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Welcome to Kobuk Valley National Park, one of the most remote national parks in America.

Located just north of the Arctic Circle in western Alaska, Kobuk Valley includes mountain ranges, rivers, and sand dunes ... all in a landscape that looks like nothing else you’ve seen on this planet.


Here are 13 amazing photos that prove it.


1. You can’t get to Kobuk by road...

All photos via National Park Service library.

2. ...just by boat or small plane.

You can take a commercial flight into the towns of Kotzebue or Bettles to get most of the way there. But then you’ll have to hire an air taxi service to drop you off inside the park.

3. Kobuk has nearly 25 square miles of beautiful, active arctic dunes.

This knife ridge forms because of the strong winds that blow through the region. Just like dunes in warmer climates, there’s not much vegetation here, and the expanse spreads as far as the eye can see. Three different dune systems can get up to 100 feet high in some places in the park.

4. It also has multiple awe-inspiring mountain ranges.

The Baird Mountains reflect the diverse ecosystem in the park, from boreal forest to arctic tundra, where trees don’t grow.

5. Plus a river that’s full of life.

The Kobuk River travels roughly 61 miles through the park. Native people harvest salmon and other fish from these waters today ... just like they've done for the past 9,000 or so years.

6. Caribou roam the park by the hundreds of thousands.

7. That's ... a lot of caribou!

The most abundant animal in the region are caribou, who migrate across the vast plains. Between 250,000 and 500,000 of them travel through the park each year. Moose and bears also live in the area.

8. Untouched wilderness scenes like this one provide a glimpse into the world of the past.

Scientists travel to Kobuk Valley to learn about the last ice age, especially the mammoths and saber tooth tigers that once roamed these lands. Archaeological remains give clues about those who lived here long ago.

9. Some of the plants at Kobuk don’t exist anywhere else on Earth.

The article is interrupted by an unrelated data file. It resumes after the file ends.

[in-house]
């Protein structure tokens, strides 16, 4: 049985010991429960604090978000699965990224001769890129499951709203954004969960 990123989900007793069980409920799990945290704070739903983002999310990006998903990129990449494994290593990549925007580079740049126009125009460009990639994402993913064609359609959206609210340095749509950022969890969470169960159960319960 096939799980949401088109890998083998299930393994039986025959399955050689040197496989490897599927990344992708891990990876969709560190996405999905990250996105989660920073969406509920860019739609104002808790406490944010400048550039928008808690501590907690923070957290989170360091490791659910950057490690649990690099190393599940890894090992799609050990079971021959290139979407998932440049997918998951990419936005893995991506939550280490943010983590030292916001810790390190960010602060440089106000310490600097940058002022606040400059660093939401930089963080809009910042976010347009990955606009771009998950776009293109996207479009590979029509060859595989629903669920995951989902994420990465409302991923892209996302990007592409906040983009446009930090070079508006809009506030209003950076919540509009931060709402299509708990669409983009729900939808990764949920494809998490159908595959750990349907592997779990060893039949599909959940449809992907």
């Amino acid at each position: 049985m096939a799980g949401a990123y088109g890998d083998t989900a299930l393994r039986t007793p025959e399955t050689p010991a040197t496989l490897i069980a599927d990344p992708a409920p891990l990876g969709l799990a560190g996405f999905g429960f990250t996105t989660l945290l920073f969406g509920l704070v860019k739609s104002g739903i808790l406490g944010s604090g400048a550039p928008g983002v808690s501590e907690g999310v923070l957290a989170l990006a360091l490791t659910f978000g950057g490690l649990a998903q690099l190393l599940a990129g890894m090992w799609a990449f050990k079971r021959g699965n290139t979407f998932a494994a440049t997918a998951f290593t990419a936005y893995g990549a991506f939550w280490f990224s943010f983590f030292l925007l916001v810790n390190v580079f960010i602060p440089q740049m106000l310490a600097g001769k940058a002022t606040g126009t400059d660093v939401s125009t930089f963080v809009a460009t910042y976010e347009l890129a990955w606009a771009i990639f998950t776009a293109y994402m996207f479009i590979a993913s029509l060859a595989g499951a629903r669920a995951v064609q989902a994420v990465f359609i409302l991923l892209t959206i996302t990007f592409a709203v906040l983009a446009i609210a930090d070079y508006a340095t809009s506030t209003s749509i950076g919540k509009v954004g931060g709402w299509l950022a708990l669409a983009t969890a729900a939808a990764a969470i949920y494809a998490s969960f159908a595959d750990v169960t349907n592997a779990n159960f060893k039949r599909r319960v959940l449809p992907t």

Kobuk locoweed grows on the dunes and nowhere else. This flowering herb brings a bright spot of color to the landscape. It is part of the pea family and blooms in June and July.

10. Gardens of moss and lichen are surprisingly beautiful.

Where you don’t expect anything to grow, mosses with shallow root systems find a way. Lichen may be less colorful, but both plants attach themselves to hard rocks and play a part in the food cycle.

11. And the sun there? It doesn’t sleep for months at a time.

For three months of the year, it never gets dark above the Arctic Circle. Summer nights on the Kobuk River nearly make up for the ample mosquitoes drawn to the area.

12. But when it does, you get to see some awe-inspiring aurora borealis.

The aurora borealis doesn’t compete with any light pollution in Kobuk Valley. There’s nothing between you and the night sky when the northern lights dance across the wide open heavens.

13. So, who's up for planning a trip?

Photo courtesy of Girls at Work

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via Lewis Speaks Sr. / Facebook

This article originally appeared on 02.25.21


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All images provided by Adewole Adamson

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Adewole Adamson, MD, of the University of Texas, Austin, aims to create more equity in health care by gathering data from more diverse populations by using artificial intelligence (AI), a type of machine learning. Dr. Adamson’s work is funded by the American Cancer Society (ACS), an organization committed to advancing health equity through research priorities, programs and services for groups who have been marginalized.

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melanoma,  melanoma for dark skin Avery Smith (left) and Adamson (sidenote)

This personal encounter, coupled with multiple conversations with Black dermatology patients, drove Dr. Adamson to a concerning discovery: as advanced as AI is at detecting possible skin cancers, it is heavily biased.

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american cancer society, skin cacner treatment"What matters most is how we help patients at the patient level."https://www.kellydavidsonstudio.com/

The American Cancer Society believes everyone deserves a fair and just opportunity to prevent, find, treat, and survive cancer—regardless of how much money they make, the color of their skin, their sexual orientation, gender identity, their disability status, or where they live. Inclusive tools and resources on the Health Equity section of their website can be found here. For more information about skin cancer, visit cancer.org/skincancer.

via Pixabay

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Photo by Annie Spratt on Unsplash

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